Relaxing by the Water

Homes: Relaxing by the Water

Relaxing by the Water

A unique boathouse with a cutting-edge design provides a relaxing retreat for enjoying Lake Vermilion.

Story: Jodi Heckel

Photos: Zach Dobson and Rick Danzl

Sandi and David Wood built their boathouse to have the perfect place to relax with their five children and three grandchildren during the summer.

They enjoy seeing the boats on Lake Vermilion and hearing the noise of activity on the water. In winter, they might spot an eagle soaring over the water or frost covering the trees on the far shore.

“I thought the lake would be beautiful in summer, but not so much in winter,” David Wood said. “But it’s probably more interesting in winter. We came down during a snowstorm or two last year. It’s a beautiful setting to watch the snow blowing across the ice.”

The modern, two-story structure was built using a steel beam exoskeleton, and has an engineered stucco exterior and large glass windows facing the water. The prow-shaped copper roof has been described as an overturned boat or a kite.

The boathouse is surrounded by a deck, with a spiral staircase down to the lower story and a concrete path along the lakefront.

Building the structure was no simple task.

Perhaps the most difficult aspect was moving equipment and materials down the steeply sloping lawn from the Wood’s Danville home to the shoreline. A neighbor granted them a construction easement across a portion of his property to access the location for the boathouse.

A huge amount of dirt was removed for the construction of the boathouse, and a thicket of trees along one lot line was removed as well.

Landscape architect Jon Gates of Danville built a low retaining wall above the boathouse, with landscaping along it. He used topsoil with a high sand content to improve drainage along the retaining wall. He used polypropylene fabric cover in the landscaped areas to prevent erosion. Gates also incorporated catch basins for rain water into the lawn.

Gates built a path from the house to the boathouse using paving blocks with openings planted with grass to reduce surface water runoff.

The Woods struggled at first with how the boathouse should look. They tried to come up with a design idea that would be similar to the house, to no avail. Then they decided to do something completely different, with the most important factor being the space should be easy to use and informal.

Architect Daniel Korlov of Bloomington, Ind., designed the steel and glass structure. The original design called for a sawtooth roof, but Sandi Wood didn’t like it so Korlov came up with the prow-shaped roof.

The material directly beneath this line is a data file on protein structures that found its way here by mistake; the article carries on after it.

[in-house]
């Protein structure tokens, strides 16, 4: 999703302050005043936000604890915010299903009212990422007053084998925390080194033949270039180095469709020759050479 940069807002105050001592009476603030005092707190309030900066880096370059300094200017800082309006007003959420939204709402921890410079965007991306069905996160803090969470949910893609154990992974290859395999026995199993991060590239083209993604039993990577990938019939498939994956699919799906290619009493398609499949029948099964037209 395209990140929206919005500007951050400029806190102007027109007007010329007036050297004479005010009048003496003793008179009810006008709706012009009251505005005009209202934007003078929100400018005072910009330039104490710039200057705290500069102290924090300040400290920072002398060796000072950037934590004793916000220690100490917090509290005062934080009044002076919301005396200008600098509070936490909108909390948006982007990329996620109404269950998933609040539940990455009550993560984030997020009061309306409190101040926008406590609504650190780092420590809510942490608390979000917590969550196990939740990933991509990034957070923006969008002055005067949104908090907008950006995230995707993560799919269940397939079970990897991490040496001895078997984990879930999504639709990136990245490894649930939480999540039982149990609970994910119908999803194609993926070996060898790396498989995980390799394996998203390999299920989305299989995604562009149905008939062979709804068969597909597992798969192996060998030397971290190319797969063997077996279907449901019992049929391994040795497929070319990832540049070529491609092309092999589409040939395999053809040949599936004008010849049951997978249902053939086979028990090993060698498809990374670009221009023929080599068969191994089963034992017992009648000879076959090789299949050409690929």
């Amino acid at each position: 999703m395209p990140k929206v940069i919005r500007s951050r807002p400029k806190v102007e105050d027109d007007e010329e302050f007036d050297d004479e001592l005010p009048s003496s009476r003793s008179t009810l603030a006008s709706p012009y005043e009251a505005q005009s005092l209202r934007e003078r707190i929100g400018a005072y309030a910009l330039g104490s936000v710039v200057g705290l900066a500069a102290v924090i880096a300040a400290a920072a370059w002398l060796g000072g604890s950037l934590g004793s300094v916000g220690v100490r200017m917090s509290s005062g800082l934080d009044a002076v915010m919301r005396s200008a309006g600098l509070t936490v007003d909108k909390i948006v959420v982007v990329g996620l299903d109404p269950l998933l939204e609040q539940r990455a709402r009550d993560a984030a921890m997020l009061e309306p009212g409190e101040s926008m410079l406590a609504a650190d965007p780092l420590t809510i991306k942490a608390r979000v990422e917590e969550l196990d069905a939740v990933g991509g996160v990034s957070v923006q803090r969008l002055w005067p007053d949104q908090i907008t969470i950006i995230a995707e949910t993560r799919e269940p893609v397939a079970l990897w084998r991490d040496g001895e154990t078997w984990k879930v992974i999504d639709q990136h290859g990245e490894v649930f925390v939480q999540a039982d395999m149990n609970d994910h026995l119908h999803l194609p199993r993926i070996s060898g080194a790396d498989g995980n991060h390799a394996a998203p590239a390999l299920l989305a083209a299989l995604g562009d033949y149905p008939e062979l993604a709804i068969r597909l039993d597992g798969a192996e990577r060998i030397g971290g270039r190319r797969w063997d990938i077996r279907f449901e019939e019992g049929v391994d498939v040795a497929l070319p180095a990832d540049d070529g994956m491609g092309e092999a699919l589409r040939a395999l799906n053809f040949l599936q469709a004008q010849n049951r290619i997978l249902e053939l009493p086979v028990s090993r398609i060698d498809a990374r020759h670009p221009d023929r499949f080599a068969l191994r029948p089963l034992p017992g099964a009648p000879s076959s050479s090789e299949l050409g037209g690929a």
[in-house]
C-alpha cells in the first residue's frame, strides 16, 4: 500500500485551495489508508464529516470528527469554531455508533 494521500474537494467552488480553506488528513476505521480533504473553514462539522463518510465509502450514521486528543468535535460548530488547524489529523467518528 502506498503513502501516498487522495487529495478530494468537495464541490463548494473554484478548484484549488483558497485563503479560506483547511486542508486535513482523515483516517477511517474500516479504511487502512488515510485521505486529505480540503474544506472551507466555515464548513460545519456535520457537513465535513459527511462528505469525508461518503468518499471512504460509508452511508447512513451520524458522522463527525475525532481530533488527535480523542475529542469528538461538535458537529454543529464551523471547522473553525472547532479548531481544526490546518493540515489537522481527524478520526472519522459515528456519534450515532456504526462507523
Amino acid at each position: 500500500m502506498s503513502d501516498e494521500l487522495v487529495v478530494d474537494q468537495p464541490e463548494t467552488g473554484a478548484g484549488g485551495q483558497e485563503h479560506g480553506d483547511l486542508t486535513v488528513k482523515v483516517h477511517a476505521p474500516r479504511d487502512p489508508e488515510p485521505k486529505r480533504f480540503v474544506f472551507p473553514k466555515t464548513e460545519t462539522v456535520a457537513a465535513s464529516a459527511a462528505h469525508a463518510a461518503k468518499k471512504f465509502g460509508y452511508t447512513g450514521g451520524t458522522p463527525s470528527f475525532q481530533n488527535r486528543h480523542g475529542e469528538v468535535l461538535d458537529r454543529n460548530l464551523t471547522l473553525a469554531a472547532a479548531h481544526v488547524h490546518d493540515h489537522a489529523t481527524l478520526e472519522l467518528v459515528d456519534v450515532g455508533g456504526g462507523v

“Daniel wanted it to look like it was floating in space,” Sandi Wood said of his design for the boathouse. “There are places you can stand in the back and see all the way to the front. He wanted the feeling that you were standing on a boat.”

Sandi’s brother, Rick McCanse, is a custom homebuilder in Oregon, Ill. He was the general contractor on the project, working closely with Paul Offutt Construction of Danville.

The interior of the boathouse is 600 square feet. The upper level includes a kitchen, eating area, sitting area with a propane gas fireplace, and a bathroom with a heated tile floor and shower. Outside a screened porch faces the Wood’s home.

The deck surrounding the boathouse and the pier and its benches are made from ipê, an extremely dense and durable tropical wood that doesn’t warp. The wood was used for the flooring inside as well.

The boathouse is meant to be an indoor/outdoor space, and the tables and chairs inside are lightweight and can easily be moved outside onto the deck.

The ground floor of the boathouse has storage for the boats — two kayaks, a rowing shell and a canoe, in addition to a small sailboat, a jet ski and a ski boat kept on the water. A garage door made of translucent glass opens for moving boats in and out.

The lower level also includes a bathroom and an outdoor shower.

Gates, McCanse and welder Dale Beesing of Oregon, Ill., designed a 30-foot steel waterfall with a children’s wading area at the bottom that flows between the retaining wall and the boathouse.

Gates also designed a walkway with decorative concrete along the shoreline that extends to a neighbor’s property. McCanse designed the light fixtures along the walkway, as well as the pier. The concrete pad includes a sitting area around a firepit.

The construction, which started in the summer of 2009 and was finished in September 2010, attracted onlookers from the water. Boaters often stopped by to watch the progress of the building.

The Woods not only use the boathouse for themselves and their family, but also for gatherings and receptions for the employees at Watchfire Signs. David Wood was president and CEO of the company before retiring in 2009.

They’ve hosted fundraisers at the boathouse for the Danville Public School Foundation and Schlarman High School, and it has served as a guesthouse for the director of the Danville Symphony.

The Woods say the project allowed skilled craftsmen to work on a unique building. They hope it also increases the appreciation of Lake Vermilion.

“I think (the lake) is Danville’s hidden asset,” Sandi Wood said.